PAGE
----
Mental Game Story #9

A reader of the book was inspired to write a story of his own after reading the other stories on my blog this past week. He’s titled it: Poker and perfectionism: Getting it right without losing your mind.

I used to put a lot of pressure on myself in making the correct decision. Invariably I would get it wrong, maybe my opponent’s range was a lot tighter in that spot, or he was polarized but only to nut hands and not nuts and bluffs. Sometimes I would think my opponent was strong and call anyway or get ‘married’ to my hand even when I think I’m beat. Whatever the case was, I was furious with myself, especially when I ‘knew better’. My ego also played a role in that I assumed that I always would be able to have the correct decision available to me.

The [Adult] Learning Model first made it clear to me that I didn’t have the level of mastery that I thought I did. If I was making errors playing my B- or C game but not when playing my A game then clearly I had not learnt that skill to the level of unconscious competence. I began from scratch again and went through all relevant materials to ensure I had the basics and intermediate theory covered, before exploring and analyzing my game further. I took on a coach and began putting in more hours of poker and study time.

I had an epiphany when I realized just how ridiculous my expectations were in my ability to ALWAYS make the best decision when the game by nature contains information asymmetries. If I always got it right I should already be at the level I’m aspiring to – instead, I know now that perfect poker doesn’t exist but with hard work and dedication, I can make better decisions than I made in the past. I’ve been working on my poker game harder than ever before, putting in more volume than ever but also importantly, I’m enjoying the game again.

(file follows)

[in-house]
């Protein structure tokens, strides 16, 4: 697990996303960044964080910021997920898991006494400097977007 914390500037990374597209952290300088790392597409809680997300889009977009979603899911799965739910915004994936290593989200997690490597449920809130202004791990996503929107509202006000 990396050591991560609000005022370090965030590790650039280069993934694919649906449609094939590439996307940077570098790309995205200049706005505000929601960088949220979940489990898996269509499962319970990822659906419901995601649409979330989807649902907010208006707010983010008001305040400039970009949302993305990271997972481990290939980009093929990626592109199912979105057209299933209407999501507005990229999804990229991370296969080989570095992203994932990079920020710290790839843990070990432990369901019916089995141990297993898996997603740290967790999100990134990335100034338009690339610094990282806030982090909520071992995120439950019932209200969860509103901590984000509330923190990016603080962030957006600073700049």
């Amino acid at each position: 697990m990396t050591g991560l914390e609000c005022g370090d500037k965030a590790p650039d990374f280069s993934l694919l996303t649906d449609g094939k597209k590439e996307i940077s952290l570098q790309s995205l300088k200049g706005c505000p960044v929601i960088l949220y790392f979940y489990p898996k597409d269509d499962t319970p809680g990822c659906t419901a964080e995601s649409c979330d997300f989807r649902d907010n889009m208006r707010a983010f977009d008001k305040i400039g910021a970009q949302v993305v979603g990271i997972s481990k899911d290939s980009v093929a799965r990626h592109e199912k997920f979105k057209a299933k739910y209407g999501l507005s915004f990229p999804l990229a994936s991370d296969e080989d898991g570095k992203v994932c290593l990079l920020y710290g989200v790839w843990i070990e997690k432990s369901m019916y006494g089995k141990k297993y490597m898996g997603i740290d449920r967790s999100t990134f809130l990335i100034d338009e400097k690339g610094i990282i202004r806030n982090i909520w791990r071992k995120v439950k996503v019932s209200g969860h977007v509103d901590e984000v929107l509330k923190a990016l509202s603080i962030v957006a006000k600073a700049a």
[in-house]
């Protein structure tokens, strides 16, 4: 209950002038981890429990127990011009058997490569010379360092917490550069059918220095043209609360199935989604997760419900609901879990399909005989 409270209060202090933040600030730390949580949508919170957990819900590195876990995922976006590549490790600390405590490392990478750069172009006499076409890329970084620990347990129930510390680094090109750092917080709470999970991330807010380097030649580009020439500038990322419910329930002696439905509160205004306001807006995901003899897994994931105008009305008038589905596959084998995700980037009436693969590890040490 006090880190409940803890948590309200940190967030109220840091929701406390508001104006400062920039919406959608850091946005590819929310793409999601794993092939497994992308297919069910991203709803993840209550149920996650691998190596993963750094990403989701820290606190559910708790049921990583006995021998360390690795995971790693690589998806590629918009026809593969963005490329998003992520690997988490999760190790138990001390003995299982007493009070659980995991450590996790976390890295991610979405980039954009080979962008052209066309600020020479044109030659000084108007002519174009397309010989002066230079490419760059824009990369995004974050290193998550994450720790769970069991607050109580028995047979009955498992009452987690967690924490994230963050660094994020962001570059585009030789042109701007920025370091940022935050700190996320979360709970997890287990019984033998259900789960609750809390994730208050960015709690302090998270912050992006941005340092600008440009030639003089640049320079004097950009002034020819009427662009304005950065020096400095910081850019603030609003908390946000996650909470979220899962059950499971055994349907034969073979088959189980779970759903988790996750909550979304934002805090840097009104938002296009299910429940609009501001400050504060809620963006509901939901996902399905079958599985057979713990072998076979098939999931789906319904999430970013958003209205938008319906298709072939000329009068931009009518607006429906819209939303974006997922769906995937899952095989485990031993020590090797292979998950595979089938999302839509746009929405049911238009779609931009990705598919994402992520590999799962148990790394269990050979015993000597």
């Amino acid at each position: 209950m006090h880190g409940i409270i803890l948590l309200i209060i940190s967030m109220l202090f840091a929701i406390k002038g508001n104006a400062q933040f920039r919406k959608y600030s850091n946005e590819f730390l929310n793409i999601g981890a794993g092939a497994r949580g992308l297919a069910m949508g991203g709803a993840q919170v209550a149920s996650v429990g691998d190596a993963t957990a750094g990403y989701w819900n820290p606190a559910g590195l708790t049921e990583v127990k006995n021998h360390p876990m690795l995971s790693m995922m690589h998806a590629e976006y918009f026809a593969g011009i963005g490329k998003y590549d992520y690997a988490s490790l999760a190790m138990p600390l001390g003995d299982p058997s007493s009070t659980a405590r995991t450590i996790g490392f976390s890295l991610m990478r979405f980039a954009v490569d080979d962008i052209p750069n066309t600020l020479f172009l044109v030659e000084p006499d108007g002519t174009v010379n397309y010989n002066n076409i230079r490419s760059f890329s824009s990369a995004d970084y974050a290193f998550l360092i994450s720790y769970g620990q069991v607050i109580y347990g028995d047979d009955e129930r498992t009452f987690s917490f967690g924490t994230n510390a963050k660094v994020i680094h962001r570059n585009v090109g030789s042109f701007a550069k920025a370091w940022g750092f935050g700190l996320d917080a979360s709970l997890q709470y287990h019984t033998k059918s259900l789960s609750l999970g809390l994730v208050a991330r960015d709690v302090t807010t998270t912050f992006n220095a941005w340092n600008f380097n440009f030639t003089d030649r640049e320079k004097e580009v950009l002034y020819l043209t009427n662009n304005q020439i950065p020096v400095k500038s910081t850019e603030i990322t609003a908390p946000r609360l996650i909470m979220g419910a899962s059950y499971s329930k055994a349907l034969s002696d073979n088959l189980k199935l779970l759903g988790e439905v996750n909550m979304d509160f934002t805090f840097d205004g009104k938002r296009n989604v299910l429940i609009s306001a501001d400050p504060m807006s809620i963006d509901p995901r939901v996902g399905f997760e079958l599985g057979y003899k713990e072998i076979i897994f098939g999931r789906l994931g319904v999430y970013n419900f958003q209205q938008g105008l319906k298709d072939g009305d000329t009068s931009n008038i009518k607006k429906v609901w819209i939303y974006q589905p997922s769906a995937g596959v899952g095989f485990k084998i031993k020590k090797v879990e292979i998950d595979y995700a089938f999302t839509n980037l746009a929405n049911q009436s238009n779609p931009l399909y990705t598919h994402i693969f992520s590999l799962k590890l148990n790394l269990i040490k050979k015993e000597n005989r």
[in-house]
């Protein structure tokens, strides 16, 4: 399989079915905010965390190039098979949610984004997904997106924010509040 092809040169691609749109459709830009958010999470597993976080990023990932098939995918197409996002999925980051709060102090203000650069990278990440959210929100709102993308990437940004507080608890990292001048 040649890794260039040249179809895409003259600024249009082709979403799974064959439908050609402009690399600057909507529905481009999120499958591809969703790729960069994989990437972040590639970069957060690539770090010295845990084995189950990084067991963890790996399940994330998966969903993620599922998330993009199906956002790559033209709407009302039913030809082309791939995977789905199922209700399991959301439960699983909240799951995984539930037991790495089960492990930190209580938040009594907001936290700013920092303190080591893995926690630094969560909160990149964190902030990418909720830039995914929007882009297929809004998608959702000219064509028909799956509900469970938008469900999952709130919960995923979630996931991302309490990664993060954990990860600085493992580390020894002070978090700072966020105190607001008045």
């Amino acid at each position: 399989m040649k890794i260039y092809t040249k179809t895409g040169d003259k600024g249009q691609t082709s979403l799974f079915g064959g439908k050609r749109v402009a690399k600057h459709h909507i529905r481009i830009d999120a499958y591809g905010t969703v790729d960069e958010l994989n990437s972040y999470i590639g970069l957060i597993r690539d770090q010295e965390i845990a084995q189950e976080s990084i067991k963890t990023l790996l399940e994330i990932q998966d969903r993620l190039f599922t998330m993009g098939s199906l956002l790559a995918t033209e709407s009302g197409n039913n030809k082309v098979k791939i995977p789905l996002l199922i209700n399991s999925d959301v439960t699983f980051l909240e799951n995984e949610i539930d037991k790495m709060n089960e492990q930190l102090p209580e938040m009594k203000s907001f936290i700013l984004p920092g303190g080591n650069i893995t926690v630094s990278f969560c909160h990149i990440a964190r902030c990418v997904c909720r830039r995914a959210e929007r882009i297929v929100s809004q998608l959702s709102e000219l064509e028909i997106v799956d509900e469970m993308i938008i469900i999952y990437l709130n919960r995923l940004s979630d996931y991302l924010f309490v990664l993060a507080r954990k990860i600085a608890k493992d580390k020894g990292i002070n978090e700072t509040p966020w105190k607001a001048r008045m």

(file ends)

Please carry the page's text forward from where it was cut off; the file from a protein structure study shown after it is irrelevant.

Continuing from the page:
Being a perfectionist and a poker player meant always being frustrated. Now that my expectations have changed and I am understanding the learning process better. Poker is more fun. There is a short poker clip where I watched one poker pro asked another “why do you look so sad?” to which he replied “I’m at work”, the pro then remarked “buddy, you should be enjoying this as we doing what we love”. I used to fool myself by saying that I played emotionlessly, when actually I was bottling everything up inside. Now I’m a lot more emotional but direct things to a positive ends. I am enjoying playing poker again, because I enjoy learning and problem solving. I was doing neither when I did not have realistic expectations about how to improve as a player, nor how to improve my mental and emotional stability. MGoP has corrected my faulty thinking, allowing me to get better at getting better and leading a happier, healthy professional poker life.

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  1. Recap: Mental Game Stories : Jared Tendler Poker - January 18, 2012

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